I am currently working on improving a solar cell, which is partly transparent and therefore utilizes two transparent electrodes (TCO on top and PEDOT:PSS on the bottom). As PEDOT:PSS alone is not conductive enough, a silver electrode patterned as a honeycomb structure forms the bottom end.
As I investigated which thickness of PEDOT:PSS would be beneficial, I came across an interesting phenomena, for which I might have an explanation but am not 100% satisfied yet. As I don't want to bias anybody, I would like to keep my explanation and hope for alternative inputs. Here is the problem:
At first, PEDOT:PSS was deposited a few micrometres thick. Investigating the cell with the electroluminescence (EL) setup, the following image came up:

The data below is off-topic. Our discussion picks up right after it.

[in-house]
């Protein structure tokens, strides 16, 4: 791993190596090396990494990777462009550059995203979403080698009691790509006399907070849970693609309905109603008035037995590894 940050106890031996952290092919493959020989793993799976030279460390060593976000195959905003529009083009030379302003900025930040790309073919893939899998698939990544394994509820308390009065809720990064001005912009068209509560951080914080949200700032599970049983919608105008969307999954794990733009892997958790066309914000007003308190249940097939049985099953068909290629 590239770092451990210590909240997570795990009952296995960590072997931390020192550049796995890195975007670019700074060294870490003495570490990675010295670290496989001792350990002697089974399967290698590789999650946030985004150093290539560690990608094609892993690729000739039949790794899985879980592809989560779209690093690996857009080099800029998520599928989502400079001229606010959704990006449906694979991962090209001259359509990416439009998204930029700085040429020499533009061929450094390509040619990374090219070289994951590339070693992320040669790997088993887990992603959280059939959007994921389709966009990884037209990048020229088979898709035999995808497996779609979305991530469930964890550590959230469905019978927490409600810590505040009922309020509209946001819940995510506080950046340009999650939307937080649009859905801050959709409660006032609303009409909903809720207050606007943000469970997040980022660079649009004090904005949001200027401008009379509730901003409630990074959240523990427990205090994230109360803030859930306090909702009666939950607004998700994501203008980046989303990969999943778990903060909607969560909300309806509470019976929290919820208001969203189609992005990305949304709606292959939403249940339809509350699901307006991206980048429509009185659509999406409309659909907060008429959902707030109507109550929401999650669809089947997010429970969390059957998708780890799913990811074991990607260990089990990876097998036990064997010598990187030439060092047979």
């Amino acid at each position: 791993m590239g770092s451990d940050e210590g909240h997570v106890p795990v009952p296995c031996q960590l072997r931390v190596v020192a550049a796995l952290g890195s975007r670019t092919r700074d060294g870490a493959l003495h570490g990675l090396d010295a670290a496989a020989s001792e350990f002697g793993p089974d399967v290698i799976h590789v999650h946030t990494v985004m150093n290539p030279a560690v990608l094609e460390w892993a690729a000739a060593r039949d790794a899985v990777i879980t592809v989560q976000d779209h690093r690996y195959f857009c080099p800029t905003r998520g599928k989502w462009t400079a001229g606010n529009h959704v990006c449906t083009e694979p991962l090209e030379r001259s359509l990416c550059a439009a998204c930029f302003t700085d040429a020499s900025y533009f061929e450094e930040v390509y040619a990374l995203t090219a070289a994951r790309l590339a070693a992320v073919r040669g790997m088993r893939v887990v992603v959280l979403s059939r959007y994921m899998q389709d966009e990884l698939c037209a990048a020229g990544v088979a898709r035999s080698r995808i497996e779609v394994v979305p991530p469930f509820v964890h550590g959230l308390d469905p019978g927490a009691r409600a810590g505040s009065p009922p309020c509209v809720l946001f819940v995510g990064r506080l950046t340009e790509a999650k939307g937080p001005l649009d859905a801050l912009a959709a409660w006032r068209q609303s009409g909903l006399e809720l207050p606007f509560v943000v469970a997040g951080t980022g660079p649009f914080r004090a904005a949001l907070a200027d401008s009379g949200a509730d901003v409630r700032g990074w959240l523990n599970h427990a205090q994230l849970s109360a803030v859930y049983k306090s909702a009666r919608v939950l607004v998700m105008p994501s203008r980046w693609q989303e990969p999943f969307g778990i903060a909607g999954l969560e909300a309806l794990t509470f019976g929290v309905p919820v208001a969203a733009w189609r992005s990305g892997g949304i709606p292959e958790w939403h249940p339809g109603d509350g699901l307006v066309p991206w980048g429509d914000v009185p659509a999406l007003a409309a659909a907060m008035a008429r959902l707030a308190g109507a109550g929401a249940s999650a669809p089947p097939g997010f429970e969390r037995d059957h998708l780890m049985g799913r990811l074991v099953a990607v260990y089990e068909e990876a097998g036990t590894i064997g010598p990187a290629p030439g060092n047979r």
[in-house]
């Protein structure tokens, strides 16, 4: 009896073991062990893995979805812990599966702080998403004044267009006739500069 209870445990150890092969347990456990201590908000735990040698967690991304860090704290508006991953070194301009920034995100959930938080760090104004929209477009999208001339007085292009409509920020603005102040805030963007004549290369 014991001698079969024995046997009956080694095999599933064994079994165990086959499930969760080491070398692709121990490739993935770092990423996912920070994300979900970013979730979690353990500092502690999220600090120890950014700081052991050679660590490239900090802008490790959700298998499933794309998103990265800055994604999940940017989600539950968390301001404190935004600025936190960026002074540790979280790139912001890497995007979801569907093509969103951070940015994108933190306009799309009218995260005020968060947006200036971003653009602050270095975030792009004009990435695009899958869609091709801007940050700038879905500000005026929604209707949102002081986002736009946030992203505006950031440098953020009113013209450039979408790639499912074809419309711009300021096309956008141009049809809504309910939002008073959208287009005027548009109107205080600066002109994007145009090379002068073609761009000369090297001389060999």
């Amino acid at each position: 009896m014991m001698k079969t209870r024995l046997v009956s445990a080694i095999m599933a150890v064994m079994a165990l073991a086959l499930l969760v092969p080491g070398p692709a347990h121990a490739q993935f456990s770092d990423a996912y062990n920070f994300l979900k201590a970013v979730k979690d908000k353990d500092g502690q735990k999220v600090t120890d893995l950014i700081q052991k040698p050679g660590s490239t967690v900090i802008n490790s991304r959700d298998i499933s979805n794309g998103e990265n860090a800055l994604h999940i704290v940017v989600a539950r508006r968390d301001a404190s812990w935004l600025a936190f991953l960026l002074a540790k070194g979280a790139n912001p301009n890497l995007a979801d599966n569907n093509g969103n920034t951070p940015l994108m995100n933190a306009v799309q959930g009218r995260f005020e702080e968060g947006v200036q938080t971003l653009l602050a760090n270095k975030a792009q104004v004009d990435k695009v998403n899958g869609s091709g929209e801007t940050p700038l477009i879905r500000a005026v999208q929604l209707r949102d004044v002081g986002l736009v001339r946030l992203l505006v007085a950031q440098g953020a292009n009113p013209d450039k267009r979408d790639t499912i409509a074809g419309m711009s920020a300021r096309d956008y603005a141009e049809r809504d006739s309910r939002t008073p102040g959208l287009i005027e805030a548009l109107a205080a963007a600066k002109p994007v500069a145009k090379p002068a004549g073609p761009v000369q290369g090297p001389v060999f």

You can see the honeycomb pattern of the silver grid (diameter of one comb is roughly around 1 mm). It is obvious that charge carriers entering the cell through the electrodes mainly recombine above the grid.
When the thickness of PEDOT:PSS is increased to twice the thickness by depositing once, waiting for the layer to dry and depositing twice, this is what shows up:
Quite remarkable, the situation is reversed. Either radiative recombination is suppressed above the grid, leaving only some kind of background between it, or recombination is strongly enhanced between, in contrast to above the grid.
I am very curiously looking forward to your appreciated explanations. Thanks a lot in advance!